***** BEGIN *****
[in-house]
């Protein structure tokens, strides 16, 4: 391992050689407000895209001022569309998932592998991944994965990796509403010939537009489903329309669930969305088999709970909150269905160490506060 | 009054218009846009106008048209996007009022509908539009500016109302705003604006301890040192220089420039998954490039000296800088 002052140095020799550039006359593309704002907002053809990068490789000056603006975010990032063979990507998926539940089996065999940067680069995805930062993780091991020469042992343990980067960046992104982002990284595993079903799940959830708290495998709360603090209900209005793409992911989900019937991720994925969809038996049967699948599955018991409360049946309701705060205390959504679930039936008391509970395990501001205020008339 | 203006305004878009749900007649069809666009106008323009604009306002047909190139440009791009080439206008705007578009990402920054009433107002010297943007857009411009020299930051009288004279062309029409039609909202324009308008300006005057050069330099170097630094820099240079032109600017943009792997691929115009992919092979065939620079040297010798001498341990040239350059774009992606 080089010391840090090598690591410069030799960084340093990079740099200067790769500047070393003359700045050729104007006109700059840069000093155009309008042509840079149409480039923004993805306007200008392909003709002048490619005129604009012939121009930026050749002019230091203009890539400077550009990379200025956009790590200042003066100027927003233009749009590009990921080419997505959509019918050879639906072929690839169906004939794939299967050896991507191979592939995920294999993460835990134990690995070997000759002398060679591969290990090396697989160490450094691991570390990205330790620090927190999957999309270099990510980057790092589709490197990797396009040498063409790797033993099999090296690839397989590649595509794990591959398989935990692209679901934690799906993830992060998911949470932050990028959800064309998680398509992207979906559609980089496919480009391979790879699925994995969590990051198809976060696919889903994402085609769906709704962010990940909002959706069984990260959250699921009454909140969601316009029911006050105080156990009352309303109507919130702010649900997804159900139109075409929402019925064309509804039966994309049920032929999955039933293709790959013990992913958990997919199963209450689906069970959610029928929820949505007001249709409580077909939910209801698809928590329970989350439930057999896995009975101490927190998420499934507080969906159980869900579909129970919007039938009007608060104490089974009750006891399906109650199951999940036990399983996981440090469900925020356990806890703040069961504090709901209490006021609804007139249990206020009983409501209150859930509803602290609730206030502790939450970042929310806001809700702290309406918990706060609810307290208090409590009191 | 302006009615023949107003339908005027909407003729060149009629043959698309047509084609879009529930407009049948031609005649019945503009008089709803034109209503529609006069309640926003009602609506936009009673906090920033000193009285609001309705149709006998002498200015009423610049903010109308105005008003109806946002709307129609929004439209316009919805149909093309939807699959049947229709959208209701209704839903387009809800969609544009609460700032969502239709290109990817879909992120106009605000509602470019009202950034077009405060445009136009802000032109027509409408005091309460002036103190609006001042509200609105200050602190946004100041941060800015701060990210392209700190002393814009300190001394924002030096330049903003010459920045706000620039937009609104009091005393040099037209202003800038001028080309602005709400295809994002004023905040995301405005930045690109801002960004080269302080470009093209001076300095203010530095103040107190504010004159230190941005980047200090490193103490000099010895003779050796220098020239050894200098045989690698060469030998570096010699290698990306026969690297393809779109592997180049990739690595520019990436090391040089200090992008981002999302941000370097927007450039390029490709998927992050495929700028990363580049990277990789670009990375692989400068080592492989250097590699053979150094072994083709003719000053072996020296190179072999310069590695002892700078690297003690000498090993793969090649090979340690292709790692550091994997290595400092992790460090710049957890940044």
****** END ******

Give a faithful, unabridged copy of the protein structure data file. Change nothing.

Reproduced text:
[in-house]
């Protein structure tokens, strides 16, 4: 391992050689407000895209001022569309998932592998991944994965990796509403010939537009489903329309669930969305088999709970909150269905160490506060 | 009054218009846009106008048209996007009022509908539009500016109302705003604006301890040192220089420039998954490039000296800088 002052140095020799550039006359593309704002907002053809990068490789000056603006975010990032063979990507998926539940089996065999940067680069995805930062993780091991020469042992343990980067960046992104982002990284595993079903799940959830708290495998709360603090209900209005793409992911989900019937991720994925969809038996049967699948599955018991409360049946309701705060205390959504679930039936008391509970395990501001205020008339 | 203006305004878009749900007649069809666009106008323009604009306002047909190139440009791009080439206008705007578009990402920054009433107002010297943007857009411009020299930051009288004279062309029409039609909202324009308008300006005057050069330099170097630094820099240079032109600017943009792997691929115009992919092979065939620079040297010798001498341990040239350059774009992606 080089010391840090090598690591410069030799960084340093990079740099200067790769500047070393003359700045050729104007006109700059840069000093155009309008042509840079149409480039923004993805306007200008392909003709002048490619005129604009012939121009930026050749002019230091203009890539400077550009990379200025956009790590200042003066100027927003233009749009590009990921080419997505959509019918050879639906072929690839169906004939794939299967050896991507191979592939995920294999993460835990134990690995070997000759002398060679591969290990090396697989160490450094691991570390990205330790620090927190999957999309270099990510980057790092589709490197990797396009040498063409790797033993099999090296690839397989590649595509794990591959398989935990692209679901934690799906993830992060998911949470932050990028959800064309998680398509992207979906559609980089496919480009391979790879699925994995969590990051198809976060696919889903994402085609769906709704962010990940909002959706069984990260959250699921009454909140969601316009029911006050105080156990009352309303109507919130702010649900997804159900139109075409929402019925064309509804039966994309049920032929999955039933293709790959013990992913958990997919199963209450689906069970959610029928929820949505007001249709409580077909939910209801698809928590329970989350439930057999896995009975101490927190998420499934507080969906159980869900579909129970919007039938009007608060104490089974009750006891399906109650199951999940036990399983996981440090469900925020356990806890703040069961504090709901209490006021609804007139249990206020009983409501209150859930509803602290609730206030502790939450970042929310806001809700702290309406918990706060609810307290208090409590009191 | 302006009615023949107003339908005027909407003729060149009629043959698309047509084609879009529930407009049948031609005649019945503009008089709803034109209503529609006069309640926003009602609506936009009673906090920033000193009285609001309705149709006998002498200015009423610049903010109308105005008003109806946002709307129609929004439209316009919805149909093309939807699959049947229709959208209701209704839903387009809800969609544009609460700032969502239709290109990817879909992120106009605000509602470019009202950034077009405060445009136009802000032109027509409408005091309460002036103190609006001042509200609105200050602190946004100041941060800015701060990210392209700190002393814009300190001394924002030096330049903003010459920045706000620039937009609104009091005393040099037209202003800038001028080309602005709400295809994002004023905040995301405005930045690109801002960004080269302080470009093209001076300095203010530095103040107190504010004159230190941005980047200090490193103490000099010895003779050796220098020239050894200098045989690698060469030998570096010699290698990306026969690297393809779109592997180049990739690595520019990436090391040089200090992008981002999302941000370097927007450039390029490709998927992050495929700028990363580049990277990789670009990375692989400068080592492989250097590699053979150094072994083709003719000053072996020296190179072999310069590695002892700078690297003690000498090993793969090649090979340690292709790692550091994997290595400092992790460090710049957890940044």